FIFA monitoring final group games for matchfixing

JOHANNESBURG - The final round of World Cup group stage matches are most at risk to matchfixing and will be closely scrutinised by to ensure they are totally clean, football's governing body FIFA said on Friday.

Every match in the tournament is monitored by the Early Warning System that detects irregular betting patterns.

But Marco Villiger, FIFA's Legal Director, told a media briefing it keeps a particularly close eye on high risk games which complete the first round at the finals.

The top two advance from the eight first-round groups of four and by the time teams play their final group match some have already clinched a second-round place while others know they have no chance of qualifying for the knockout stages.

"These are the high risk matches from a betting perspective," said Villiger.

"Matchfixing is the biggest threat facing football at the moment and there is a big risk in the last group matches, especially if a team is involved which has already qualified, or is already out.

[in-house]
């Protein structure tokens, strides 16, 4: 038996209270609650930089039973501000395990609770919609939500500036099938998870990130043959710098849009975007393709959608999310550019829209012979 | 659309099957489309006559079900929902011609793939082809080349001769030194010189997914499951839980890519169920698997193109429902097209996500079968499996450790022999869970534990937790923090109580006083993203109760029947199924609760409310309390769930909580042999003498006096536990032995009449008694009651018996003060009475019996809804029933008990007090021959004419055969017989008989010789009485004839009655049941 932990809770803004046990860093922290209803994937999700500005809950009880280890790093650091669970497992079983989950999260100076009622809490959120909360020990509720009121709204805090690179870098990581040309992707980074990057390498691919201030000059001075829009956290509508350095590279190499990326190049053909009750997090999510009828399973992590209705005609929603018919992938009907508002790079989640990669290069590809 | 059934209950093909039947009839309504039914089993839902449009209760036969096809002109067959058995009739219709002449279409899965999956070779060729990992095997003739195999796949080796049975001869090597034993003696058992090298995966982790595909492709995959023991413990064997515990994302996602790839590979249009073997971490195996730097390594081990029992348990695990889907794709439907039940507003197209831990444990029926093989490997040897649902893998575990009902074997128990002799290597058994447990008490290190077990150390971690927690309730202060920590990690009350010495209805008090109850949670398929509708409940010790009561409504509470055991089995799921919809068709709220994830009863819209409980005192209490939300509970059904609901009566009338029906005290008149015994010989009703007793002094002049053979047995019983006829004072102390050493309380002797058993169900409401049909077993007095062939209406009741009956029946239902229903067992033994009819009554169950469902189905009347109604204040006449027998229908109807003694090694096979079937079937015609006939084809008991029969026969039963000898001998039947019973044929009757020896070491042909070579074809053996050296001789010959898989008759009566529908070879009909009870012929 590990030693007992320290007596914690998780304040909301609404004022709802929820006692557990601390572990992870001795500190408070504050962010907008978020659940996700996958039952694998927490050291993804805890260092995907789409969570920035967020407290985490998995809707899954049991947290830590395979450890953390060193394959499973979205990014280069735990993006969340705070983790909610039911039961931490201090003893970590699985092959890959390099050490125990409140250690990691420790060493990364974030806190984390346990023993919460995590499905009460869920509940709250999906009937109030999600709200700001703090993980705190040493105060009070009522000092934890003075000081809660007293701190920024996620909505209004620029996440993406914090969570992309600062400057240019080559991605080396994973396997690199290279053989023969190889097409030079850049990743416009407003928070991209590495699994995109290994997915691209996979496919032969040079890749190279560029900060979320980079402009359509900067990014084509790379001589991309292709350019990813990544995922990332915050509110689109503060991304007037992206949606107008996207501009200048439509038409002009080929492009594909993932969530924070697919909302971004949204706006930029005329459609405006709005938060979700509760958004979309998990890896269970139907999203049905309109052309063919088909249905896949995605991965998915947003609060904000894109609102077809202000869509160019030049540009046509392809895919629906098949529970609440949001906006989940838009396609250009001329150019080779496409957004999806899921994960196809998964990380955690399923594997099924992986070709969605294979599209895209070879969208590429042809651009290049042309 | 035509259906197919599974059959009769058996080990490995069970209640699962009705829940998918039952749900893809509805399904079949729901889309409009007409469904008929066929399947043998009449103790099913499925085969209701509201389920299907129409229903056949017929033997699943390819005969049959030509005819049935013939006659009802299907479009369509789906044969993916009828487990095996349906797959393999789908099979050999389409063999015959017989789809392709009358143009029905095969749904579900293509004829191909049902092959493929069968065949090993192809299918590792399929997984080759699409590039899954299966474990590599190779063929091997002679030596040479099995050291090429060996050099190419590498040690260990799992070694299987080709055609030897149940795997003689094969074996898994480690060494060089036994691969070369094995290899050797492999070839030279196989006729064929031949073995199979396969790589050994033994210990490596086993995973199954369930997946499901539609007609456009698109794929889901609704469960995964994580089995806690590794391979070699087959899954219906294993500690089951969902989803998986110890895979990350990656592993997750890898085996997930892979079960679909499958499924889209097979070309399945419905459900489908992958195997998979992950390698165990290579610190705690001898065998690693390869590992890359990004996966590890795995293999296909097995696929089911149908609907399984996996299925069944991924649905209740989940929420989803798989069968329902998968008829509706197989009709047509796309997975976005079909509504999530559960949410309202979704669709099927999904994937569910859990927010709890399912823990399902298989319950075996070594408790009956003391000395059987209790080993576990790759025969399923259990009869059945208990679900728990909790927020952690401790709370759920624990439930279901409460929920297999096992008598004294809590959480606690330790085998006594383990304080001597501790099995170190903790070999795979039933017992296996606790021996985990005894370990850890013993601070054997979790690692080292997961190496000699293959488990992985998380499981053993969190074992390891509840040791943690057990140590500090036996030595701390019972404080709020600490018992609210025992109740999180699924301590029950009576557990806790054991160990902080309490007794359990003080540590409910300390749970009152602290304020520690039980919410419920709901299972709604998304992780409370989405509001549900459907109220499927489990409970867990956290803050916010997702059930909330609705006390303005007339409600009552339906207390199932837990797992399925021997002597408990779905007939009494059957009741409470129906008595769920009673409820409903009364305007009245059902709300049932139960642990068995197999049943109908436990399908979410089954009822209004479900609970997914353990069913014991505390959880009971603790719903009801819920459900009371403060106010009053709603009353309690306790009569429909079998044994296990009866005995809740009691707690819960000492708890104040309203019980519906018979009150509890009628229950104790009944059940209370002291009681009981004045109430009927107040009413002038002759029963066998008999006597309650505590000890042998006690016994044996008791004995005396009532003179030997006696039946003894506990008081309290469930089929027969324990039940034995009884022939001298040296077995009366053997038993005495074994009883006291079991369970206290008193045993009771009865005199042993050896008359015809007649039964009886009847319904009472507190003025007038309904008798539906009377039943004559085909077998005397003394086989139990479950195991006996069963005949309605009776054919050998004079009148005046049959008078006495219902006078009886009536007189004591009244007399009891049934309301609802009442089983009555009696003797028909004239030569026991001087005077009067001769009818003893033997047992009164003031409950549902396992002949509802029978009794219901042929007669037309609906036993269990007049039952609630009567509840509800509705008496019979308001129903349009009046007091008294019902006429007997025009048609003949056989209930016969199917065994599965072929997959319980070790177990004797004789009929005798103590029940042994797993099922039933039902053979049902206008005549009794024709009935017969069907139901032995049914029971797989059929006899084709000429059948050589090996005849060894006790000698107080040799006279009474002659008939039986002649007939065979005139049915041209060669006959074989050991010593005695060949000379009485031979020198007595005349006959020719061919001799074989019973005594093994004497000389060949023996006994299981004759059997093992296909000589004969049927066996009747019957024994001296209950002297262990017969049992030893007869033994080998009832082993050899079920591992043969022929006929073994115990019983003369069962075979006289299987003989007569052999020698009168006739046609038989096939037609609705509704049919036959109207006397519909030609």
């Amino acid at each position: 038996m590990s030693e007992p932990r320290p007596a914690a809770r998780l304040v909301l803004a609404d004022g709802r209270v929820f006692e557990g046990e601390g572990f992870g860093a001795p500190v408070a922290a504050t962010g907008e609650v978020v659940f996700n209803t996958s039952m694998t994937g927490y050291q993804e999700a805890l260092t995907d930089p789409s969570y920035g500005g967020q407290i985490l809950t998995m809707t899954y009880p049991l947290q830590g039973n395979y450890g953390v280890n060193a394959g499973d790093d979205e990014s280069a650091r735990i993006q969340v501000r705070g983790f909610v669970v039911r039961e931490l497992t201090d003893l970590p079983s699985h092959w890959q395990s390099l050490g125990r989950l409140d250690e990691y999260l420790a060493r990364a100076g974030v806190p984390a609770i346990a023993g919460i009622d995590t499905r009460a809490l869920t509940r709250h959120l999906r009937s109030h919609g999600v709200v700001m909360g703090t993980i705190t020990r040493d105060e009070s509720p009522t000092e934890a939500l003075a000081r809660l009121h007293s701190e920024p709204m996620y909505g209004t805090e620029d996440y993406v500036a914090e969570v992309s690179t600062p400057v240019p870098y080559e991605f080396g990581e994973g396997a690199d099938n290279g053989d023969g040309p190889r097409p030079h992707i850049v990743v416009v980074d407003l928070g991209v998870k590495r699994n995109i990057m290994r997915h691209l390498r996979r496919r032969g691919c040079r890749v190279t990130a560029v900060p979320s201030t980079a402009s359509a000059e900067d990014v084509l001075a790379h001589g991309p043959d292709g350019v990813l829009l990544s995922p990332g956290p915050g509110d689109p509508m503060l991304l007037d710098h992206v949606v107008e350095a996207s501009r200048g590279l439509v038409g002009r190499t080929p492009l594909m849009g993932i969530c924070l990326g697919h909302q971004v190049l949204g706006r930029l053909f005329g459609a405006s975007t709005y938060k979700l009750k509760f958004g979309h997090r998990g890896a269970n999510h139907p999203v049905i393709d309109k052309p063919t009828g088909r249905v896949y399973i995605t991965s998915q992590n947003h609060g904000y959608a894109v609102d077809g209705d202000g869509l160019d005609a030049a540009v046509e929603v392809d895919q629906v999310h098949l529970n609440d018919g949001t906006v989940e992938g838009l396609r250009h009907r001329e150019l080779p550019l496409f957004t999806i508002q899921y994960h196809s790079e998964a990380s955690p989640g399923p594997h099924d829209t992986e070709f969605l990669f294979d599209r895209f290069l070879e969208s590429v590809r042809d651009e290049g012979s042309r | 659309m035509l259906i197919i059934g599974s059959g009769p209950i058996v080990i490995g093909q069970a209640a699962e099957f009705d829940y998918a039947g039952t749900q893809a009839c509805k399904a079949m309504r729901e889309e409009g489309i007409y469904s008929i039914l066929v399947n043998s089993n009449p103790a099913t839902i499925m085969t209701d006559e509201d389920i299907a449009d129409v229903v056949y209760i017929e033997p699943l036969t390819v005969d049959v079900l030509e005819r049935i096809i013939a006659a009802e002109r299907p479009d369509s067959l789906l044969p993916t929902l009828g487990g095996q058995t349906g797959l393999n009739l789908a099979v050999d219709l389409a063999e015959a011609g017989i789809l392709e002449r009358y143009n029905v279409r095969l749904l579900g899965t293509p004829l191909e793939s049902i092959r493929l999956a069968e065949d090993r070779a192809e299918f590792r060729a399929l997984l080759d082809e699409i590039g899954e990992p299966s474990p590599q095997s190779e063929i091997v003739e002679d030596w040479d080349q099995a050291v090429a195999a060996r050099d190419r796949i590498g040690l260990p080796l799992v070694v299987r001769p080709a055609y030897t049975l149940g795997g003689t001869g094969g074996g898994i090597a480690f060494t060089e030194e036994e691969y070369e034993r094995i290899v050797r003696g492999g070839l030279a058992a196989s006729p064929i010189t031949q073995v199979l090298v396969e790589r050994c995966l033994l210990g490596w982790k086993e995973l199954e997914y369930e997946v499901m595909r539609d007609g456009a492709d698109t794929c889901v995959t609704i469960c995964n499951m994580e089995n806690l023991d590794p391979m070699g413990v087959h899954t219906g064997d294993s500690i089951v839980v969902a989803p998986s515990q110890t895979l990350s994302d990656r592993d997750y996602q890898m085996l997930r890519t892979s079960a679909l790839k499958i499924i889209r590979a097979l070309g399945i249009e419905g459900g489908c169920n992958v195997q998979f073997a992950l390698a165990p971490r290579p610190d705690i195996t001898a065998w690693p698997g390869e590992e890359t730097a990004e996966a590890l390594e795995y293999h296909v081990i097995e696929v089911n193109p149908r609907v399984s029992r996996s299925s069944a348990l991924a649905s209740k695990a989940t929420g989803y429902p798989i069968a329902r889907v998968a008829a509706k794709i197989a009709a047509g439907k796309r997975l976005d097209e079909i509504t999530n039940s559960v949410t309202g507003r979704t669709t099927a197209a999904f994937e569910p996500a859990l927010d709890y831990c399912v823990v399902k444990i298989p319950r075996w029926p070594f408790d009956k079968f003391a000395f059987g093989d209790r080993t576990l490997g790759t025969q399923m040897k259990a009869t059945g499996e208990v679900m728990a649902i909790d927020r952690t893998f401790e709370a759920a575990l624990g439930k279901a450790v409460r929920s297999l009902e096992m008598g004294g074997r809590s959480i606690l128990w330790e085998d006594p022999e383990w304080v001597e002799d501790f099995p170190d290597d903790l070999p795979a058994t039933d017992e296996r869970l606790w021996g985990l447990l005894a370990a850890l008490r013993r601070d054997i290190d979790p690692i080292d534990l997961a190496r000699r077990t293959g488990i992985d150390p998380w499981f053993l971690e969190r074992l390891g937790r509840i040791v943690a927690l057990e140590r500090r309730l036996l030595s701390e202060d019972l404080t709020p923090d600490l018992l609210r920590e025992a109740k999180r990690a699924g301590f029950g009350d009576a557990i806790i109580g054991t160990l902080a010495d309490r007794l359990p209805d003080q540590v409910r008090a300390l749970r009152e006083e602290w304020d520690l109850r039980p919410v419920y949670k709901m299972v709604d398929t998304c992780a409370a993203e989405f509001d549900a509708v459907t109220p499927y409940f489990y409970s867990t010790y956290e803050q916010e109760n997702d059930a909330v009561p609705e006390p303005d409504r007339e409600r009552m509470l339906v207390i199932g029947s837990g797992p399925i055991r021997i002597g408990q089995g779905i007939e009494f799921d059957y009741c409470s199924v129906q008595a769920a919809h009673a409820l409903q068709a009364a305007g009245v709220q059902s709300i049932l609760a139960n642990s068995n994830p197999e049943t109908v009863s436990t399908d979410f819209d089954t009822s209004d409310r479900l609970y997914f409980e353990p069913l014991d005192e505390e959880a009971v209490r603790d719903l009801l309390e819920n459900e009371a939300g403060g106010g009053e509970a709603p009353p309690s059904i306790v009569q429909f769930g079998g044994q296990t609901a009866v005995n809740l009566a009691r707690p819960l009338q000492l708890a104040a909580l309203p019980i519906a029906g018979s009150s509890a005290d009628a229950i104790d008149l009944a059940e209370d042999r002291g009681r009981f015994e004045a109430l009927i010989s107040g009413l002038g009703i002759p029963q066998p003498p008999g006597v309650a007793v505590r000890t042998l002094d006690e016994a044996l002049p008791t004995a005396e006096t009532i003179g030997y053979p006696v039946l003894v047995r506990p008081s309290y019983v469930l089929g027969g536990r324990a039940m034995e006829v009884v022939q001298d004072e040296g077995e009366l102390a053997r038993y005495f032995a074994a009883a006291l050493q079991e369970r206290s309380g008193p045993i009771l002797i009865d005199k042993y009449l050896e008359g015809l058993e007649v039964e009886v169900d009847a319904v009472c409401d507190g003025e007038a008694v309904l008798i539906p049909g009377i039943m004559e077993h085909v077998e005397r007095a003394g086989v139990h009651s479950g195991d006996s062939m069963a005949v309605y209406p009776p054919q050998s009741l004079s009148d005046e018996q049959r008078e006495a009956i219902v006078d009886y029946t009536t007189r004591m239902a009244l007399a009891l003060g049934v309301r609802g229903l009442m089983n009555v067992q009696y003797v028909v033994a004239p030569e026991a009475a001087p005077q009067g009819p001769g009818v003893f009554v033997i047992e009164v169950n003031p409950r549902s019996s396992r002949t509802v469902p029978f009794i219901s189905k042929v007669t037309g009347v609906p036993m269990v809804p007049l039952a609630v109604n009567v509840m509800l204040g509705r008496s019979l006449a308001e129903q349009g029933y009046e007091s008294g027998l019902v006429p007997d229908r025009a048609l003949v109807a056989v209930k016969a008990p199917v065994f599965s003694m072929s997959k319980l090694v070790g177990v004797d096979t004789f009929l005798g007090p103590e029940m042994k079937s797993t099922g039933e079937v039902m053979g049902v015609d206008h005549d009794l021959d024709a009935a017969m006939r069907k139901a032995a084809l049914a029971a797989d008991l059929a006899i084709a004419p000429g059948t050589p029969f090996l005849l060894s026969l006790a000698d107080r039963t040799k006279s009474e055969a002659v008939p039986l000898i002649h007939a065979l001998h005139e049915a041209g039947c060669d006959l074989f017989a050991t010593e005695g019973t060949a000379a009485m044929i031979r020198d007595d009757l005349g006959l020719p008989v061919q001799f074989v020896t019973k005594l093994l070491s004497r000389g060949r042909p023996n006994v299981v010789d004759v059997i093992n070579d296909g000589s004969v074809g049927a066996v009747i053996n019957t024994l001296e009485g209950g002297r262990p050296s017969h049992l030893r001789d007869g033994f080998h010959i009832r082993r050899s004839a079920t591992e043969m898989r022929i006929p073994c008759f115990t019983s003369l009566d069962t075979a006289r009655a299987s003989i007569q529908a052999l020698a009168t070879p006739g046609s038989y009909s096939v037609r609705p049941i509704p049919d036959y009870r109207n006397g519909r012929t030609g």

"We use our all our means to focus on those who have already qualified or are out. The question is, are these high risk matches and the answer is yes, they are."

FIFA informed every national association, player, coach, delegation member and referee before the start of the tournament they would watch out for irregular or illegal betting patterns.

"I would not believe the World Cup could be a target for the betting mafia but in the meantime we have to be prepared that even the World Cup could be, not just lower league matches."


A telephone hotline has been set up so that anyone involved in a match - players, coaches or referees - approached by a third party offering them money or a bribe for betting or match-fixing can inform FIFA in confidence immediately.

"The threat is here," said Villiger, "but we're working closely with our colleagues at (European football's governing body) UEFA, with Interpol, with 400 bookmakers around the world, to do all we can to keep the game clean."

He added that live betting - for example when bets are placed on the first throw-in or yellow card at a match - was harder to track. "For this World Cup we are focusing much more on the investigative part of betting.

"We have international cooperation with Interpol and we have a number of informants who provide us with high level information."

So far FIFA has not detected any signs of irregular betting at the finals but it is not resting on its laurels.

"The World Cup, the Euros, the Champions League, other big tournaments are always vulnerable to the betting syndicates. We are binding all our forces together to fight this threat."

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